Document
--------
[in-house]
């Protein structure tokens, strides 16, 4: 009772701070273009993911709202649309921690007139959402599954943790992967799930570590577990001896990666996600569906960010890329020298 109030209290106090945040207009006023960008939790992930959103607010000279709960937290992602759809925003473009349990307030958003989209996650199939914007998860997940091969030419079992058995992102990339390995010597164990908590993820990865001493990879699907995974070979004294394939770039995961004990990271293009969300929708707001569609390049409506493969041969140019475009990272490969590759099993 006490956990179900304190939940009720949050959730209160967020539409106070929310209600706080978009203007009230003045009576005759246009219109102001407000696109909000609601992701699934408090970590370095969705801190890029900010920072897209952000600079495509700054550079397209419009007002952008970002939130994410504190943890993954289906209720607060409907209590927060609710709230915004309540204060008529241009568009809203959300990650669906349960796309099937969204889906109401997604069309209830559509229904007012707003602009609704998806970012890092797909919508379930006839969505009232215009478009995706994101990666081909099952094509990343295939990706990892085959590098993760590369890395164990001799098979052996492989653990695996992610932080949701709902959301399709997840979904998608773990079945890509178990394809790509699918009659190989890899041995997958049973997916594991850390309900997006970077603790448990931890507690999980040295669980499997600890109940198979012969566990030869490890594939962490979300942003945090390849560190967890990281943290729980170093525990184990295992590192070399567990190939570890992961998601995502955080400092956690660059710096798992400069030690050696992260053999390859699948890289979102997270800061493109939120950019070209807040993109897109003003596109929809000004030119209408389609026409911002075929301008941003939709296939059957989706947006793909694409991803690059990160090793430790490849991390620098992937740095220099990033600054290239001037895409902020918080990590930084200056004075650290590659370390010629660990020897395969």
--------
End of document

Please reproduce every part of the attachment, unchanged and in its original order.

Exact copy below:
[in-house]
């Protein structure tokens, strides 16, 4: 009772701070273009993911709202649309921690007139959402599954943790992967799930570590577990001896990666996600569906960010890329020298 109030209290106090945040207009006023960008939790992930959103607010000279709960937290992602759809925003473009349990307030958003989209996650199939914007998860997940091969030419079992058995992102990339390995010597164990908590993820990865001493990879699907995974070979004294394939770039995961004990990271293009969300929708707001569609390049409506493969041969140019475009990272490969590759099993 006490956990179900304190939940009720949050959730209160967020539409106070929310209600706080978009203007009230003045009576005759246009219109102001407000696109909000609601992701699934408090970590370095969705801190890029900010920072897209952000600079495509700054550079397209419009007002952008970002939130994410504190943890993954289906209720607060409907209590927060609710709230915004309540204060008529241009568009809203959300990650669906349960796309099937969204889906109401997604069309209830559509229904007012707003602009609704998806970012890092797909919508379930006839969505009232215009478009995706994101990666081909099952094509990343295939990706990892085959590098993760590369890395164990001799098979052996492989653990695996992610932080949701709902959301399709997840979904998608773990079945890509178990394809790509699918009659190989890899041995997958049973997916594991850390309900997006970077603790448990931890507690999980040295669980499997600890109940198979012969566990030869490890594939962490979300942003945090390849560190967890990281943290729980170093525990184990295992590192070399567990190939570890992961998601995502955080400092956690660059710096798992400069030690050696992260053999390859699948890289979102997270800061493109939120950019070209807040993109897109003003596109929809000004030119209408389609026409911002075929301008941003939709296939059957989706947006793909694409991803690059990160090793430790490849991390620098992937740095220099990033600054290239001037895409902020918080990590930084200056004075650290590659370390010629660990020897395969």